When you’re building your business case, you can’t build your team, brainstorm solutions or crunch numbers unless your business need is crystal clear.

Think of it as a pain point. Whatever pain your organization has, that’s the source of the need, and your task is to figure out how to alleviate the suffering.

You may identify the pain point yourself—maybe your accounts payable process takes too long, aggravates both accounting clerks and department managers and is making your organization lose out on early-payment discounts. But maybe your boss calls you into his office and says, “Fix this.” Whether it’s a problem you identify or one that is handed to you, you have to research the business need so you can build your business case.

It’s important to realize that some projects are driven by opportunities, not problems. For example, you might save 40% in operating costs if you change to a new software licensing model, or benefit from a promotion if you decide to purchase quickly. Regardless of whether your project is driven by a problem or an opportunity, there are four specific steps you’ll take to identify the business need.

Step #1: Ask

Your job is to ask the people involved in the process what they think is going on, and listen to their answers. Ask open-ended questions—they may not know the underlying reason for the problem, but you can help discover the cause and identify a solution.

At this point, you can also gather relevant data. For example, find out how much money departments are spending on copying, storage, distribution, and other costs of document handling. This will help you later as you build your ROI.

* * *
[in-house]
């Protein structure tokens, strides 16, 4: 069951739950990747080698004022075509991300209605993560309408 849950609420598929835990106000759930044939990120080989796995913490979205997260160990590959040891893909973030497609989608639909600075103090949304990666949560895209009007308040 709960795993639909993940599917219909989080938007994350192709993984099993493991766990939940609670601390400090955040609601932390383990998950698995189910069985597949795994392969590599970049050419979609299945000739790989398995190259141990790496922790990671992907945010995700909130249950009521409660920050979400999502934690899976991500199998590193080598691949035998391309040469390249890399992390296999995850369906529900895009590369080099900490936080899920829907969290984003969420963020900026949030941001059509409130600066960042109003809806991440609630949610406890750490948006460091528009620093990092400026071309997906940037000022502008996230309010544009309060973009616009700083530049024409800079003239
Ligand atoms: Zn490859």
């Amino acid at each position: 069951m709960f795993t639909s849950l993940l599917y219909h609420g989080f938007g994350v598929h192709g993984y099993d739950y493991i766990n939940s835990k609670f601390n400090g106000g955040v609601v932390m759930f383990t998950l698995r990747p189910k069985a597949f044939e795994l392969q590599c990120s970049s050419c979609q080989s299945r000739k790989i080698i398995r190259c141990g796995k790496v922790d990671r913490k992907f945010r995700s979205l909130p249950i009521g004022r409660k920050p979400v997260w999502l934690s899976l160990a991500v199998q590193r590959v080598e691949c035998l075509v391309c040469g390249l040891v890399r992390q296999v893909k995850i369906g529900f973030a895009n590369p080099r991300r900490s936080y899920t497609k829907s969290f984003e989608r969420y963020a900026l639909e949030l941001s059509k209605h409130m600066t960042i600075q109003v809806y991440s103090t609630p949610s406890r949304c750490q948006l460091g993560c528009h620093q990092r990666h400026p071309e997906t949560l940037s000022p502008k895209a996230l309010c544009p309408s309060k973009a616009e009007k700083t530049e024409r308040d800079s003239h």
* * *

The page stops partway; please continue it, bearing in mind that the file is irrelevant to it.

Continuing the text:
Step #2: Analyze

You can’t just take people’s word for what’s wrong. Diagram the process to figure out where bottlenecks are, what steps can be automated or eliminated and what pain points exist.

Remember to be objective—you may think the problem lies with slow A/P clerks, but it may turn out that invoices are sitting on managers’ desks waiting for approval. You won’t discover the true pain points unless you approach the problem with an open mind.

Step #3: Agree

Go back to your stakeholders and make sure your assumptions match theirs. Should you be concerned about compatibility with other IT systems, like your accounting system? If there is already a related initiative, like implementing a new ERP system, does that mean there is a particular time when the rollout will have to take place?

Use the following questions to guide your discussion:

  • What departments or offices will use the solution?
  • How quickly does the solution need to be in place?
  • Will we roll it out over time (phased or pilot implementation) or to all departments at once?
  • How should we measure the solution’s effectiveness?
  • Should we combine the solution with a related initiative?

Step #4: Archive

Record everything you learn—where the pain comes from, who’s experiencing it and what the solution needs to accomplish. This will save you a lot of time later as you prepare your presentation to stakeholders, because you’ll know what you’re basing your recommendations on and who to go back to if you need additional information.

Once you make it past the pain points, it’s time to start building your case for document management. Make a plan with this eBook.

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